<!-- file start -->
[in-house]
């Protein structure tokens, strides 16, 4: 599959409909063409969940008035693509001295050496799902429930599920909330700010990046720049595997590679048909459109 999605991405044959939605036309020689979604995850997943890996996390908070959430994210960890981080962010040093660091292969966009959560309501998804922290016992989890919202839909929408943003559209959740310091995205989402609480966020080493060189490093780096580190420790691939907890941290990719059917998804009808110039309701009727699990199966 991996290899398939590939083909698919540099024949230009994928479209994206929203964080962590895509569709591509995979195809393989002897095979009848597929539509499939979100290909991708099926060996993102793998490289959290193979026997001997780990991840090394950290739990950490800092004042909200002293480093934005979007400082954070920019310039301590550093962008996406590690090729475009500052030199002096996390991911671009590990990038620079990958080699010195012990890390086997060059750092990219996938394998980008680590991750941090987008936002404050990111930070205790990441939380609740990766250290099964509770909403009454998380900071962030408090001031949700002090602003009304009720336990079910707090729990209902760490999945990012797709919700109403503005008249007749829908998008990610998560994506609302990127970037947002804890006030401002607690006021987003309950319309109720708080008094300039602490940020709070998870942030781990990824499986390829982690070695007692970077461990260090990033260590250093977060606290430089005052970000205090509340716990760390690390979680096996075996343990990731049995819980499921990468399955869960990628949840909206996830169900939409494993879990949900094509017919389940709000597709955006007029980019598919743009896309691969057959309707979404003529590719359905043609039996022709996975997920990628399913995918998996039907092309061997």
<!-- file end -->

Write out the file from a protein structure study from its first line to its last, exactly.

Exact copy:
[in-house]
């Protein structure tokens, strides 16, 4: 599959409909063409969940008035693509001295050496799902429930599920909330700010990046720049595997590679048909459109 999605991405044959939605036309020689979604995850997943890996996390908070959430994210960890981080962010040093660091292969966009959560309501998804922290016992989890919202839909929408943003559209959740310091995205989402609480966020080493060189490093780096580190420790691939907890941290990719059917998804009808110039309701009727699990199966 991996290899398939590939083909698919540099024949230009994928479209994206929203964080962590895509569709591509995979195809393989002897095979009848597929539509499939979100290909991708099926060996993102793998490289959290193979026997001997780990991840090394950290739990950490800092004042909200002293480093934005979007400082954070920019310039301590550093962008996406590690090729475009500052030199002096996390991911671009590990990038620079990958080699010195012990890390086997060059750092990219996938394998980008680590991750941090987008936002404050990111930070205790990441939380609740990766250290099964509770909403009454998380900071962030408090001031949700002090602003009304009720336990079910707090729990209902760490999945990012797709919700109403503005008249007749829908998008990610998560994506609302990127970037947002804890006030401002607690006021987003309950319309109720708080008094300039602490940020709070998870942030781990990824499986390829982690070695007692970077461990260090990033260590250093977060606290430089005052970000205090509340716990760390690390979680096996075996343990990731049995819980499921990468399955869960990628949840909206996830169900939409494993879990949900094509017919389940709000597709955006007029980019598919743009896309691969057959309707979404003529590719359905043609039996022709996975997920990628399913995918998996039907092309061997």